Tesla watchers will be well aware that one of the company’s key initiatives was to increase its total deliveries by 50 percent this year.
In the most recent quarter’s reporting, however, the language shifted to reflect only a 50 percent growth in production. While not massively negative, this subtle change could indicate that Tesla is still struggling to meet its own lofty delivery goals.

It should be noted that Tesla has not changed its forecast for long-term delivery growth. The company still expects to achieve 50 percent growth in deliveries over multiple years, even if it misses that target in 2022. If it cannot achieve that goal, however, share prices could suffer as a result.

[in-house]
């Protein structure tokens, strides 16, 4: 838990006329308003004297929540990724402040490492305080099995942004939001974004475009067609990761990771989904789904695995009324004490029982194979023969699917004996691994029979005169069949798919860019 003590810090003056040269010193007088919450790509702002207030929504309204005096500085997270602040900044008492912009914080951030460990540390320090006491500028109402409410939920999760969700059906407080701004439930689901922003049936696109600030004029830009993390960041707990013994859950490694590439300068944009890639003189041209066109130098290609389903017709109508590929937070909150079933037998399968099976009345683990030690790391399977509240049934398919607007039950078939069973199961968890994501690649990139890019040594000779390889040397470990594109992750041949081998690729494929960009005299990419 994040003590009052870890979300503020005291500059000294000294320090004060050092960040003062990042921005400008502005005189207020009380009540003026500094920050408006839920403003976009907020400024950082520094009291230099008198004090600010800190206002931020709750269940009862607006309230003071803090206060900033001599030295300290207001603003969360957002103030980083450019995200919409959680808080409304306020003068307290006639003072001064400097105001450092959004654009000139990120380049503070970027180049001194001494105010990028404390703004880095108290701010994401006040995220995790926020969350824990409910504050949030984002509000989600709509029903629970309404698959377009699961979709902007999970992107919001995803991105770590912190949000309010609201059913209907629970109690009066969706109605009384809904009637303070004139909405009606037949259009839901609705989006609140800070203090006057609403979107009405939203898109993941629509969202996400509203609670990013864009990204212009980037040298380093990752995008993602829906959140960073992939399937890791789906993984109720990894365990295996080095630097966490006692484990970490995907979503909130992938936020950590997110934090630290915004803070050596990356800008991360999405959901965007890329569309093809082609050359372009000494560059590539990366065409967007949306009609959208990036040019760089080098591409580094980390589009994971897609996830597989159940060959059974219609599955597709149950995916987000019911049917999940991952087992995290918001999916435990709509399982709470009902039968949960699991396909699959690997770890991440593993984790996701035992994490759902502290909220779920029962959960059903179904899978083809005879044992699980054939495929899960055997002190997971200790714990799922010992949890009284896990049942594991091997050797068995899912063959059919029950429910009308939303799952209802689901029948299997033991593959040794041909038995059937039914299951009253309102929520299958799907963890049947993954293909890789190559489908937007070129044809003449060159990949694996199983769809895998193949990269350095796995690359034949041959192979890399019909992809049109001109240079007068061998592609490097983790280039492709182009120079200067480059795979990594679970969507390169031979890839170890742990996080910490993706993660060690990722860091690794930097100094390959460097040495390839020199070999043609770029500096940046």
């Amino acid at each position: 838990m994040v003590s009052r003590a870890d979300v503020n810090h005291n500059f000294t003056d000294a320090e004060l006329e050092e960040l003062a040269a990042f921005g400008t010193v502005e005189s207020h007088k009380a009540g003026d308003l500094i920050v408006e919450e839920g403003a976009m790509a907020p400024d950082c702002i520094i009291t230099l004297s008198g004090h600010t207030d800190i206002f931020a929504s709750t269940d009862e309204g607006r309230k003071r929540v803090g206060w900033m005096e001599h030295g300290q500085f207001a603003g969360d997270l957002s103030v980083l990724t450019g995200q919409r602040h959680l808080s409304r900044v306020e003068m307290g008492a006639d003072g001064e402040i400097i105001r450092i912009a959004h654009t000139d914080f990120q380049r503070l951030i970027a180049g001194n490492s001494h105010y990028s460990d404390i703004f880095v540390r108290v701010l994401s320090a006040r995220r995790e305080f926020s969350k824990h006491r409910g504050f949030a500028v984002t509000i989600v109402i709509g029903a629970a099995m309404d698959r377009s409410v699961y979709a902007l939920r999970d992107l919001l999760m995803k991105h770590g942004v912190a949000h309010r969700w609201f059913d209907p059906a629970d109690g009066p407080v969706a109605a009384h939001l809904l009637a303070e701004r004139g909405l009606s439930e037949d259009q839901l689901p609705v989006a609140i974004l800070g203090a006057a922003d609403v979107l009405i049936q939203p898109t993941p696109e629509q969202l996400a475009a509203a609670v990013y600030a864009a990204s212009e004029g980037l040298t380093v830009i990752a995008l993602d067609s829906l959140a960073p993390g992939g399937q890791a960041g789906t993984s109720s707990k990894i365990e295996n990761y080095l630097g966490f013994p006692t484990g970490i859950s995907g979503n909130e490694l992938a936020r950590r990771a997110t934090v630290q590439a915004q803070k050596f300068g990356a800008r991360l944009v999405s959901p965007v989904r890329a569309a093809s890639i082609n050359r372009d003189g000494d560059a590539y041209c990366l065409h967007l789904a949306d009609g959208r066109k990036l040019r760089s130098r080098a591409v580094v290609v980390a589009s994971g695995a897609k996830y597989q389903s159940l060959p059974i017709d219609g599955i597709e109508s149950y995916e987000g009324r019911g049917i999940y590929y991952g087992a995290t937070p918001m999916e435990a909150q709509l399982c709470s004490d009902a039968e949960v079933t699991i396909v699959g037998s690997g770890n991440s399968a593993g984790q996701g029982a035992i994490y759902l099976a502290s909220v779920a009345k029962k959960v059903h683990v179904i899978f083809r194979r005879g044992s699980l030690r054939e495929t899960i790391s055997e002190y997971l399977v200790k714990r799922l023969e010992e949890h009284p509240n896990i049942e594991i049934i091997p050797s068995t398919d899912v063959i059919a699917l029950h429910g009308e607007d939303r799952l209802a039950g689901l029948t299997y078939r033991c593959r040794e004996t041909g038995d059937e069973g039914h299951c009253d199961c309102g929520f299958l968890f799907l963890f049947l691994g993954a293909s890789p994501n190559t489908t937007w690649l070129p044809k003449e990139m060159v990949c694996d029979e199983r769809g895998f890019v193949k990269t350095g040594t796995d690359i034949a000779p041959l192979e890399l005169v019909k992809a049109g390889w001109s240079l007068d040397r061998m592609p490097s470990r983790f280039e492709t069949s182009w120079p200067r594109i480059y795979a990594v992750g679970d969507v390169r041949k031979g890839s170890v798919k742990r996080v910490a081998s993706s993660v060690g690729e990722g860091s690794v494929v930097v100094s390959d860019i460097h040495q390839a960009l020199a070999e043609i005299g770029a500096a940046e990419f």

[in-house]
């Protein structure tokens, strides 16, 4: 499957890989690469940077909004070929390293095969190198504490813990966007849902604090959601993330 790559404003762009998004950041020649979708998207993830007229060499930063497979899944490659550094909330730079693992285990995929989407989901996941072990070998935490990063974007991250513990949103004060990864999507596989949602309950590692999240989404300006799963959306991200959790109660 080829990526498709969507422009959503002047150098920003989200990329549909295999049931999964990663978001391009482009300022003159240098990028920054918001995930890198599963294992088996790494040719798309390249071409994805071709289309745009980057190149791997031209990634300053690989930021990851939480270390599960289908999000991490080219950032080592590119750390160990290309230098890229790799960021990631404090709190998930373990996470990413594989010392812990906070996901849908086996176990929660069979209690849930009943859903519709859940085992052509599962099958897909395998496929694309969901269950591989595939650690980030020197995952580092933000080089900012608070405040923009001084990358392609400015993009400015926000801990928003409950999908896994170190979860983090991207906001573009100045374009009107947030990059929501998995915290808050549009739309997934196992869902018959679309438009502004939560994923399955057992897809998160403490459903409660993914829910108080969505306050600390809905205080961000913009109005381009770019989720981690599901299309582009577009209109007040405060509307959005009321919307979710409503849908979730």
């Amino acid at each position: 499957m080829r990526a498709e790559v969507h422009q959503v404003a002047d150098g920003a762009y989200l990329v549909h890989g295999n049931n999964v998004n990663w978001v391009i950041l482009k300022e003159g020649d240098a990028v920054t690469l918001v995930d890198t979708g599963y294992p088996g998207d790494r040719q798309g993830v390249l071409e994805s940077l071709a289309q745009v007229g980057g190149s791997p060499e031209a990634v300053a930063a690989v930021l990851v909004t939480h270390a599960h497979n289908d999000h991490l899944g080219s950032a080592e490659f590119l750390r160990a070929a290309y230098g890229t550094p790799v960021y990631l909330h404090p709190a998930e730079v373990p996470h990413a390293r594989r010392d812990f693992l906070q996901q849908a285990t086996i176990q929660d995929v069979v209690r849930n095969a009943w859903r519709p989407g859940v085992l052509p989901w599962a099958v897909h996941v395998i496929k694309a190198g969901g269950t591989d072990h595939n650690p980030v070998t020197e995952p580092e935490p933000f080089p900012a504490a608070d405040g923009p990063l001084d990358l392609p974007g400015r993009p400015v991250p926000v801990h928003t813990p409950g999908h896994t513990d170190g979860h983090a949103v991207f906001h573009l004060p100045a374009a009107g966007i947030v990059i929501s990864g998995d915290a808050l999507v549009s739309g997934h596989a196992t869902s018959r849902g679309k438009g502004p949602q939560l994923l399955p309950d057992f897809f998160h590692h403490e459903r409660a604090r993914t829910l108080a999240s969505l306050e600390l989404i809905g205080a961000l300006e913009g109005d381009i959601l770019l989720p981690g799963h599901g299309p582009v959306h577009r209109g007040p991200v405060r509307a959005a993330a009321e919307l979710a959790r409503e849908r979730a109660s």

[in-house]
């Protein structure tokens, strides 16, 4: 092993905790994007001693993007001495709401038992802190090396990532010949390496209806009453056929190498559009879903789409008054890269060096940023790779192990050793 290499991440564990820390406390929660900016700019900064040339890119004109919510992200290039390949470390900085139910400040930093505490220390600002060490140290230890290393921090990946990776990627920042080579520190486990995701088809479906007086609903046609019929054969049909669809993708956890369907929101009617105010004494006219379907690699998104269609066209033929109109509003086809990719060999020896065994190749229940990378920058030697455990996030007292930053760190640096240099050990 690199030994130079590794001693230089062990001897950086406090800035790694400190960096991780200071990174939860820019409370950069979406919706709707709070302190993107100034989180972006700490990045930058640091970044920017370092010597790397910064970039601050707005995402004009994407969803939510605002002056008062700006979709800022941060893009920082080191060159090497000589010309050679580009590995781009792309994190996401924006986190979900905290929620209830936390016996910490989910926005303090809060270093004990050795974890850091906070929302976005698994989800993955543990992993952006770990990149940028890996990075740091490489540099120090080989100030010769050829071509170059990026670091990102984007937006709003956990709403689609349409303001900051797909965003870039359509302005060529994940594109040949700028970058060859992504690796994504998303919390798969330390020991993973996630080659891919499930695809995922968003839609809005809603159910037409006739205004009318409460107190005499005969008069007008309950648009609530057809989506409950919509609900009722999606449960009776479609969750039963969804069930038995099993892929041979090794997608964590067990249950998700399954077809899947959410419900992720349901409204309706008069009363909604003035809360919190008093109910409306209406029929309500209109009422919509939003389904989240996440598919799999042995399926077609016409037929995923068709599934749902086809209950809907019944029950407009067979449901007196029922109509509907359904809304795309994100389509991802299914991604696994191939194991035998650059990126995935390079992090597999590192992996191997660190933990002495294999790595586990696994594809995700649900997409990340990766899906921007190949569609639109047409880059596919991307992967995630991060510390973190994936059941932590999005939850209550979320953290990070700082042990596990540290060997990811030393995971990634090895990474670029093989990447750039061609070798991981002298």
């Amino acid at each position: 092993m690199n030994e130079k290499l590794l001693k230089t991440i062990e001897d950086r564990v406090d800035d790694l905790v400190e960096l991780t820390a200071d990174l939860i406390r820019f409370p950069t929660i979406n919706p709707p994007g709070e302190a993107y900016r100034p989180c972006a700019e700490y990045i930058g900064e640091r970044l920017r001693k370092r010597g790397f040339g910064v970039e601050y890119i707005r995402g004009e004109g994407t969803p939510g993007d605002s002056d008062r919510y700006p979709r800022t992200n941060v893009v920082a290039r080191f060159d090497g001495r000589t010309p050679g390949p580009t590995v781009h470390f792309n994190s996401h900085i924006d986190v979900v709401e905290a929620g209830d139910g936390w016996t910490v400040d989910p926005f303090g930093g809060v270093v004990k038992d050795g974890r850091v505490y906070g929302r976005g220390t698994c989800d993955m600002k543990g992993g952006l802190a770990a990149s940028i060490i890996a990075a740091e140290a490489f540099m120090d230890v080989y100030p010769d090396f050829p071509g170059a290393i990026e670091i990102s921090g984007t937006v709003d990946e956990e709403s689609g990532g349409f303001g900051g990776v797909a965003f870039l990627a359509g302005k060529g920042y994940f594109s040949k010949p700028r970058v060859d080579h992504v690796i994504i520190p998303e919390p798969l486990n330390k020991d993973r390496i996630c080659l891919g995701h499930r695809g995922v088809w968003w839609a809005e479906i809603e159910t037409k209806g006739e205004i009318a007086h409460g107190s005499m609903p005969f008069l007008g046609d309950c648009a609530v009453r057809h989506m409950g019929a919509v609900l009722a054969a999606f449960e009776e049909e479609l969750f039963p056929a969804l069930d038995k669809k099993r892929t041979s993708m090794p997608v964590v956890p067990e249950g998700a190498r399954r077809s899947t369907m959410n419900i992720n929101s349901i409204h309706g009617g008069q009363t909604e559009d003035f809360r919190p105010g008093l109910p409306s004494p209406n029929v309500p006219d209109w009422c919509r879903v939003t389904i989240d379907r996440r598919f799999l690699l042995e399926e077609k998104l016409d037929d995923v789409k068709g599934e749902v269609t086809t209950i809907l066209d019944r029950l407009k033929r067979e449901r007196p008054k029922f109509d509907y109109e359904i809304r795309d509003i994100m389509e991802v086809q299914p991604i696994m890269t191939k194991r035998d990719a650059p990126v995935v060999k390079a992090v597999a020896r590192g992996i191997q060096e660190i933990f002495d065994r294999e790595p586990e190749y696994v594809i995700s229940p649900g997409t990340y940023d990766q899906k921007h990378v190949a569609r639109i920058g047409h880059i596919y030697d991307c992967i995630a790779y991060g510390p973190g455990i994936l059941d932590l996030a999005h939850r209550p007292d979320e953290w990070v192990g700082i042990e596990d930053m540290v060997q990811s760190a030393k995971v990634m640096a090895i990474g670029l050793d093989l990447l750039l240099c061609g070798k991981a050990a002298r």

Unfavorable Market Conditions in Europe and China

During the Q3 earnings call, CEO Elon Musk addressed the role of macroeconomic conditions in Tesla’s growth. Europe and China were cited specifically as markets entering potential recessions.
While Musk remains positive on Tesla’s long-term international growth, he did concede that temporary disruptions in foreign markets could present challenges for the company.

Rising Inventory

One of the most concerning metrics in the inventory report was an increase of inventory to $10.3 billion. This is nearly double the inventory Tesla held on hand during the same period in 2021.
While the amount is still relatively low for a company of Tesla’s size, the sharp spike in inventory value could become a problem if it becomes a more prominent trend in future quarters.